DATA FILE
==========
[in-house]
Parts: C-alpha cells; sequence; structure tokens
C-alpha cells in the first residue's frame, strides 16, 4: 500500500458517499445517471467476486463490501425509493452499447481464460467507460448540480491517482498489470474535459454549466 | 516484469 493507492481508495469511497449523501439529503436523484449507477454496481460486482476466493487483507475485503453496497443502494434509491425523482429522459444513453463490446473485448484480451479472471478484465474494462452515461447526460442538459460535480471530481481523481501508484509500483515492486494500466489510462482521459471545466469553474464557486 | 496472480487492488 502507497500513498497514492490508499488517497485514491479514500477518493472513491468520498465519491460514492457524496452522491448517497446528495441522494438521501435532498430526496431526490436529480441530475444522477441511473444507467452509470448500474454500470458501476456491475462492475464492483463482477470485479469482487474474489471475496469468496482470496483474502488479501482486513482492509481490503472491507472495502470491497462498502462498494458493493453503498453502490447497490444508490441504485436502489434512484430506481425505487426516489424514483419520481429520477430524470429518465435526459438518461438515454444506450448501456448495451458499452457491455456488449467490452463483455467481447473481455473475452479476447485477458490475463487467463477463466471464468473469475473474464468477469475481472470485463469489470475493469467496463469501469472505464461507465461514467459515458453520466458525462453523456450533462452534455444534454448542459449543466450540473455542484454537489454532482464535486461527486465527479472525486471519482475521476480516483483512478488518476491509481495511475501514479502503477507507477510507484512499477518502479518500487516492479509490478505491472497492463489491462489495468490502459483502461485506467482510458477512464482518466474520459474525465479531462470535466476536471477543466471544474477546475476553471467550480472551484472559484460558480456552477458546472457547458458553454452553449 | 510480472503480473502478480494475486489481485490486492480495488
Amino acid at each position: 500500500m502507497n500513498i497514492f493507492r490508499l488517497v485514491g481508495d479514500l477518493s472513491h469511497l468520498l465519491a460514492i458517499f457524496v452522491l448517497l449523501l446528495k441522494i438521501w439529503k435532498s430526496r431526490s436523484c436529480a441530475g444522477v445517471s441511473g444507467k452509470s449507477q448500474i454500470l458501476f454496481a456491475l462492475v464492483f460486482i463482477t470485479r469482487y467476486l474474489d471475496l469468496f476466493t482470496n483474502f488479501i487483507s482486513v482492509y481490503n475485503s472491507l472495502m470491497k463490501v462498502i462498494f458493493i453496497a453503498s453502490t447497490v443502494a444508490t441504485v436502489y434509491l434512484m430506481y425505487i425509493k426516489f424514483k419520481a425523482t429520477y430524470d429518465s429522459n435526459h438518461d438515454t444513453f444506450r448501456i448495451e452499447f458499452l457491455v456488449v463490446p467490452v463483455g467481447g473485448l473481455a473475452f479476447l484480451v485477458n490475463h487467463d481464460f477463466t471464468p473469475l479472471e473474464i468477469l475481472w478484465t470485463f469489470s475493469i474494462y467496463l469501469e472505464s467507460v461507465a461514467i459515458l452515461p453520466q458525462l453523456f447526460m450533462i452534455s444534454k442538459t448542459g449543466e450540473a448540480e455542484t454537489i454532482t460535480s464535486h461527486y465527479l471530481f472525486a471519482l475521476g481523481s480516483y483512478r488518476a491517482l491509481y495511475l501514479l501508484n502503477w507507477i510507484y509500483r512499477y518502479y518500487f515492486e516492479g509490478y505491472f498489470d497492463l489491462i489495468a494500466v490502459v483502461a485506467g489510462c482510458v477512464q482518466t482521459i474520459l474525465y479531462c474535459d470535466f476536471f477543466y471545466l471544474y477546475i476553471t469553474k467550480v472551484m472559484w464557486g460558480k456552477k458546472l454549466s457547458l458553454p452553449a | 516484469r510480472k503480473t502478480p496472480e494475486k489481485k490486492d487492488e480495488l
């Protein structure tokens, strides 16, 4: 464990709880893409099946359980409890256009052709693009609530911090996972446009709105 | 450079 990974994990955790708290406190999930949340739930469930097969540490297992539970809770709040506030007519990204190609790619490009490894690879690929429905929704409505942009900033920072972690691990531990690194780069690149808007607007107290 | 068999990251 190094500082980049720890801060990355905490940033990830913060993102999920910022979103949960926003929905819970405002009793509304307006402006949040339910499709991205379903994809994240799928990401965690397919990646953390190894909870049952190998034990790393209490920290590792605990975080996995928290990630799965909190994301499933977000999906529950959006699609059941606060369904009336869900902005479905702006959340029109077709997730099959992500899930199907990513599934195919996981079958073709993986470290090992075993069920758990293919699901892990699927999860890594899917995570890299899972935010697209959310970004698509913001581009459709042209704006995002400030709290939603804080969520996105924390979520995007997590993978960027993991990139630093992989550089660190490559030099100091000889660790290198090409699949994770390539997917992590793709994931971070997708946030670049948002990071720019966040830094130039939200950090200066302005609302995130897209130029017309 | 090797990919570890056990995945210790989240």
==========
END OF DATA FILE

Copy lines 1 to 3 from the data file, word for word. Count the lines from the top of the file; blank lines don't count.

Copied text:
[in-house]
Parts: C-alpha cells; sequence; structure tokens
C-alpha cells in the first residue's frame, strides 16, 4: 500500500458517499445517471467476486463490501425509493452499447481464460467507460448540480491517482498489470474535459454549466 | 516484469 493507492481508495469511497449523501439529503436523484449507477454496481460486482476466493487483507475485503453496497443502494434509491425523482429522459444513453463490446473485448484480451479472471478484465474494462452515461447526460442538459460535480471530481481523481501508484509500483515492486494500466489510462482521459471545466469553474464557486 | 496472480487492488 502507497500513498497514492490508499488517497485514491479514500477518493472513491468520498465519491460514492457524496452522491448517497446528495441522494438521501435532498430526496431526490436529480441530475444522477441511473444507467452509470448500474454500470458501476456491475462492475464492483463482477470485479469482487474474489471475496469468496482470496483474502488479501482486513482492509481490503472491507472495502470491497462498502462498494458493493453503498453502490447497490444508490441504485436502489434512484430506481425505487426516489424514483419520481429520477430524470429518465435526459438518461438515454444506450448501456448495451458499452457491455456488449467490452463483455467481447473481455473475452479476447485477458490475463487467463477463466471464468473469475473474464468477469475481472470485463469489470475493469467496463469501469472505464461507465461514467459515458453520466458525462453523456450533462452534455444534454448542459449543466450540473455542484454537489454532482464535486461527486465527479472525486471519482475521476480516483483512478488518476491509481495511475501514479502503477507507477510507484512499477518502479518500487516492479509490478505491472497492463489491462489495468490502459483502461485506467482510458477512464482518466474520459474525465479531462470535466476536471477543466471544474477546475476553471467550480472551484472559484460558480456552477458546472457547458458553454452553449 | 510480472503480473502478480494475486489481485490486492480495488